3D print your own TSA Travel Sentry keys and open anyone's luggage


#1

[Read the post]


#2

Frankly, TSA luggage lock are crap and the tools you need to open them are cheaper than a 3D printer.


In fact, suitcase locks on zippered luggage are a complete joke

Heck, the Master Lock branded TSA locks don’t even require a single tool


#3

I would have thought a good lock smith could have reversed engineered one ages ago. Not that luggage keys have any sort of security anyway. You can defeat many with small bolt cutters. They are good to keep out the unzip and grap quick looters.


#4

As with many of Cory’s posts, the people who would benefit most from reading this are the last people who actually would read it, lest it challenge their worldview.

The TSA will repond that the system was working just fine until those pictures were published, so the answer is obviously more secrecy and less accountability.

The FBI et al. will say basically the same thing about crypto backdoors, “Just give us what we want and don’t ask questions, and everything will be just fine. Trust us.”

The authoritarian answer to any problem, including the ineffectiveness of authoritarianism, is more authority.

FBI, CIA, and KGB are not [acronyms]. They’re just pricks.
– George Carlin


#5

Securi-what?


#6

Yeah but locksmiths are trained. I have a 3D printer and a github account…now I can just print keys.


#7

Security? What makes you think you need security? We are your security, citizen - what are you trying to hide?


#8

Tea. Have some?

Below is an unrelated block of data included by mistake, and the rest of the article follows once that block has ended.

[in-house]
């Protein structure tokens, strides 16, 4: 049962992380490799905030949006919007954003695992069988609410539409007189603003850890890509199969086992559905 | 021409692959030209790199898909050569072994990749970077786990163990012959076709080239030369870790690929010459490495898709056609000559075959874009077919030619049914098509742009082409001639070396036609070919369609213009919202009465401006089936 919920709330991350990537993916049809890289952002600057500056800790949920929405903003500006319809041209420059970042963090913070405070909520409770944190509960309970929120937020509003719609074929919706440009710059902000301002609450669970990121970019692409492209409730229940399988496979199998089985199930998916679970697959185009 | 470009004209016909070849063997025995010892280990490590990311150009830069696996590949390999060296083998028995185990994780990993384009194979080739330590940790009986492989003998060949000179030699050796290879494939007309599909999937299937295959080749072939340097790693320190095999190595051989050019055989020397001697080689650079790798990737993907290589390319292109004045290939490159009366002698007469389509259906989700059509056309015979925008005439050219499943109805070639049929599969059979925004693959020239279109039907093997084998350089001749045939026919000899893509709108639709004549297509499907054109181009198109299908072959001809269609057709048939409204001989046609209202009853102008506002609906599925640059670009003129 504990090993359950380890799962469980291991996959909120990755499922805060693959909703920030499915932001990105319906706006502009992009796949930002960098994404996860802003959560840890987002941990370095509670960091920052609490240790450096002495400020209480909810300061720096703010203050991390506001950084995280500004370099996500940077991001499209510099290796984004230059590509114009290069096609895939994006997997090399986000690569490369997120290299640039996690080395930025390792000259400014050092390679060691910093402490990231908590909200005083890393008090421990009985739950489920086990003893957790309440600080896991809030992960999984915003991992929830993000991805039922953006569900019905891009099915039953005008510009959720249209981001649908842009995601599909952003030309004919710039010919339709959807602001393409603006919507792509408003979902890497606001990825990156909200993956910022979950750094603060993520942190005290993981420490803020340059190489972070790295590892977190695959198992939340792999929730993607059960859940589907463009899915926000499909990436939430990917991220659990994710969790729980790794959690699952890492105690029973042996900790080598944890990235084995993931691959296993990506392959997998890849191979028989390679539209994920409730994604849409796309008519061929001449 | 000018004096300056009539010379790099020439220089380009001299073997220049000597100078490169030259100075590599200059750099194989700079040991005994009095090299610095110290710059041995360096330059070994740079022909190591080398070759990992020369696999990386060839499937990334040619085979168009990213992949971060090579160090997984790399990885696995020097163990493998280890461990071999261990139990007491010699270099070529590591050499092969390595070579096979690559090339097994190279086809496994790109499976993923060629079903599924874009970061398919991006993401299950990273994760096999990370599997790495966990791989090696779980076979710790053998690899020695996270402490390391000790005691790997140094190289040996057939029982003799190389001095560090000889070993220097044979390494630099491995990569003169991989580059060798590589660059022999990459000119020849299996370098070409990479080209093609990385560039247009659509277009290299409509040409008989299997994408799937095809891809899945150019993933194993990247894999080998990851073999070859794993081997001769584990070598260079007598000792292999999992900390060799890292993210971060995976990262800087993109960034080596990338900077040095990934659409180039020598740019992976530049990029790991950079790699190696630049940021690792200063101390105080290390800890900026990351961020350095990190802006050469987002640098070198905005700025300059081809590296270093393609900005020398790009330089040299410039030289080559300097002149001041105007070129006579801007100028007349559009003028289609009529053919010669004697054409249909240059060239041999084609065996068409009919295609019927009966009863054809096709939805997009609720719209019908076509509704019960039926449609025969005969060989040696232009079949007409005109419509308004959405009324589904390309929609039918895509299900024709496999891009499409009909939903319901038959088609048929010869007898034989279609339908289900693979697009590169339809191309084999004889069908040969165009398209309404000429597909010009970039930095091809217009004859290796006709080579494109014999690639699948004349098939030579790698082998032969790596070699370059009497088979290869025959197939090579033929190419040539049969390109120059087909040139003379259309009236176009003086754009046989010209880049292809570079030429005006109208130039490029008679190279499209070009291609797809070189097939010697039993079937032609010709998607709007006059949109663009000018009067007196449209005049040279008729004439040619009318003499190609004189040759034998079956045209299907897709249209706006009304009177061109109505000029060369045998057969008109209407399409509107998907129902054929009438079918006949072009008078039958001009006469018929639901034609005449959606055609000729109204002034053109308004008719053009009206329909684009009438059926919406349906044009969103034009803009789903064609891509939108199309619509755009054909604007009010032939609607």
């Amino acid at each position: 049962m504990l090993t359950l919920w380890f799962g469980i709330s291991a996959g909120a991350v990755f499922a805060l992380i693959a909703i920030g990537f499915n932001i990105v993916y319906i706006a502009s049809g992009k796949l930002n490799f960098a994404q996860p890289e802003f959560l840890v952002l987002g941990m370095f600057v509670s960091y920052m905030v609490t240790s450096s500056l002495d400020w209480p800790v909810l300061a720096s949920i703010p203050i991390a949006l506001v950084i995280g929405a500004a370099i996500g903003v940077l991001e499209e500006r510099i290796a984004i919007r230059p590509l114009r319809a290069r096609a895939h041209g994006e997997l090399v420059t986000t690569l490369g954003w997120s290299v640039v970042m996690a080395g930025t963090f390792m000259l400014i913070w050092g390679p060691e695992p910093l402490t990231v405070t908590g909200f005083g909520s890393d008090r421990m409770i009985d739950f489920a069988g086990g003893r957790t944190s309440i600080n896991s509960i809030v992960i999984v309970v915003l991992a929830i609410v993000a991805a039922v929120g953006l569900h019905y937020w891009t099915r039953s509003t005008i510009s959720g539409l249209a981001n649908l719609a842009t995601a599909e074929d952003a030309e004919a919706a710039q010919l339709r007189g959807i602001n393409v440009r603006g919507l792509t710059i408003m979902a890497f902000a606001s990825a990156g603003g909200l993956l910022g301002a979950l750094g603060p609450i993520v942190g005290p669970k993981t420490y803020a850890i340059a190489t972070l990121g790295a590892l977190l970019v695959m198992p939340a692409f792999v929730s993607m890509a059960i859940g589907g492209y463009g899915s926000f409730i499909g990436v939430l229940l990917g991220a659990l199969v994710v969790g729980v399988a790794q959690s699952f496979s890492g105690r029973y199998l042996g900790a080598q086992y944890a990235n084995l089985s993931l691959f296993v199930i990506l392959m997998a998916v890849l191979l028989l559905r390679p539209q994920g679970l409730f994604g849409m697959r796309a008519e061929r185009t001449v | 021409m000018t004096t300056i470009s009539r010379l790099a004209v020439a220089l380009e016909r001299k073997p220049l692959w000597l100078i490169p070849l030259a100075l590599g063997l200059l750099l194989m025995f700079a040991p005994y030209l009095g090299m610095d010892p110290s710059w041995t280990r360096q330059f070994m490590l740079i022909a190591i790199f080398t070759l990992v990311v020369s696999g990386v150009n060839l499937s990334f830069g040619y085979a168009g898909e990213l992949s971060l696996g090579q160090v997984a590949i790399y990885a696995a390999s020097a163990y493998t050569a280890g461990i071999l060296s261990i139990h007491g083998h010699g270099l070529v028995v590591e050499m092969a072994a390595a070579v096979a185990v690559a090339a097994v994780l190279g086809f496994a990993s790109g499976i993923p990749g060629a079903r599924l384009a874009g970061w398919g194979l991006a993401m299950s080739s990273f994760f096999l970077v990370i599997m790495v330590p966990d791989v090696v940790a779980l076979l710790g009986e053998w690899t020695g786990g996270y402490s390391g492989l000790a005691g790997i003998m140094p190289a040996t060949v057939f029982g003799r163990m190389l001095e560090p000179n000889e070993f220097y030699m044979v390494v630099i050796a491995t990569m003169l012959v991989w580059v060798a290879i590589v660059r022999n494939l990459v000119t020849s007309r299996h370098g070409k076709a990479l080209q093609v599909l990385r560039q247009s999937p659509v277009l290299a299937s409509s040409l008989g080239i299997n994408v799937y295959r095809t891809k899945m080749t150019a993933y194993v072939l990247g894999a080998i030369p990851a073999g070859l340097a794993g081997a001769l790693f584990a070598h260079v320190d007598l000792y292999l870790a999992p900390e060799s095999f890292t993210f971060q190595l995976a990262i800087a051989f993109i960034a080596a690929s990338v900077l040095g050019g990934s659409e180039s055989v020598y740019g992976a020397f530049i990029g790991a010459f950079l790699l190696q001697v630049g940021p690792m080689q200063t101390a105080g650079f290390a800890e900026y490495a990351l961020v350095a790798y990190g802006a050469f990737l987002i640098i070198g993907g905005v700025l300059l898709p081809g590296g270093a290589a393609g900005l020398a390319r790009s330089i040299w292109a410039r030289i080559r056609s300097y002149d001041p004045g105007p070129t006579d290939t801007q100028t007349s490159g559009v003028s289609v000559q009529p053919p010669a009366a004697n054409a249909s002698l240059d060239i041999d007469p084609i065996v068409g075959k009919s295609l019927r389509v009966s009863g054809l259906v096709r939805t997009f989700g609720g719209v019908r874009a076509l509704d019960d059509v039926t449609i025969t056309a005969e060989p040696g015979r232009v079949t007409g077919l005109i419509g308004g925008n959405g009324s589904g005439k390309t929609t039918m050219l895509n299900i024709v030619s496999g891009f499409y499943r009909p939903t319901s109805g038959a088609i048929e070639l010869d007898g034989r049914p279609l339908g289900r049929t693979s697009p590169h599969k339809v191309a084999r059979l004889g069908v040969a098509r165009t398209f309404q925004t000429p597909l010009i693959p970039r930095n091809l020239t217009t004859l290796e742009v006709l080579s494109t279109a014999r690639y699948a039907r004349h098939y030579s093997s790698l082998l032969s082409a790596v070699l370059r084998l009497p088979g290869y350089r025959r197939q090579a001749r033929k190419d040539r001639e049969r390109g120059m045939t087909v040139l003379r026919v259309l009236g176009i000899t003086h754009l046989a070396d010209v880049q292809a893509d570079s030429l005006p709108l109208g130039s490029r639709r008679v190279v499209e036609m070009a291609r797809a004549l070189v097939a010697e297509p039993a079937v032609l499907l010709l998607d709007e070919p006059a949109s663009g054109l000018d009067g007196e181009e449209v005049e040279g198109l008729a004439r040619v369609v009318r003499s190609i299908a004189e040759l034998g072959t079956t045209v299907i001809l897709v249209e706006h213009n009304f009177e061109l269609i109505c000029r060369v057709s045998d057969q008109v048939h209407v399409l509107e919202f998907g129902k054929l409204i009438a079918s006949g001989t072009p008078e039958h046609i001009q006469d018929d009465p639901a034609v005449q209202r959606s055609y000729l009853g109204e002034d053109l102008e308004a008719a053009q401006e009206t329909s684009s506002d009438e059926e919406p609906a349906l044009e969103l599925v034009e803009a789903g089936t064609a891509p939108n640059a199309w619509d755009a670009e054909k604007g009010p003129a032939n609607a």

#9

3d printing has some interesting security applications.

And the filament extrusion is only a crude beginning. Photolithography and laser sintering are rapidly emerging methods (in the big expensive industry for decades and years, respectively, but recently encroaching the low-cost segment as well) with better properties and/or faster printing.

And then there’s the proliferation of small desktop-sized CNC mills. Which will make things yet more interesting. More of that, please - affordable machining for everybody!

And locksmiths don’t need that much training anyway. I filed my own key from a blank as a kid with just a triangular file and patience. Using the original key and lock, though, not just a picture, and lots of physical comparisons and testing. It’s in principle nothing but getting a piece of metal or other material into the desired shape.


#10

I use coloured cable ties. They are just as easy to bypass as a cheap lock, but more tamper evident.


#11

http://chinadigitaltimes.net/space/Drink_tea

喝茶 (hē chá): drink tea

Euphemism for police interrogation. Guests invited to “tea” are asked about their political activities and warned against further involvement.


#12

The TSA should have banned locks outright. You already give them and the airline permission to open and search anything you try to ship on a plane (and that’s been true since long before the TSA). It absolutely does not matter whose key it happens with.

As for the rest of your trip, if you believe that a big old padlock (or any other lock known to science) looped through the wire-thin eyes of the zippers on your easily portable cloth suitcase will do much to keep your belongings safe… actually, that’s fine too. You could probably go on a hundred trips before anyone even glanced at your bag with larceny in mind, so what’s the harm?


#13

This topic was automatically closed after 5 days. New replies are no longer allowed.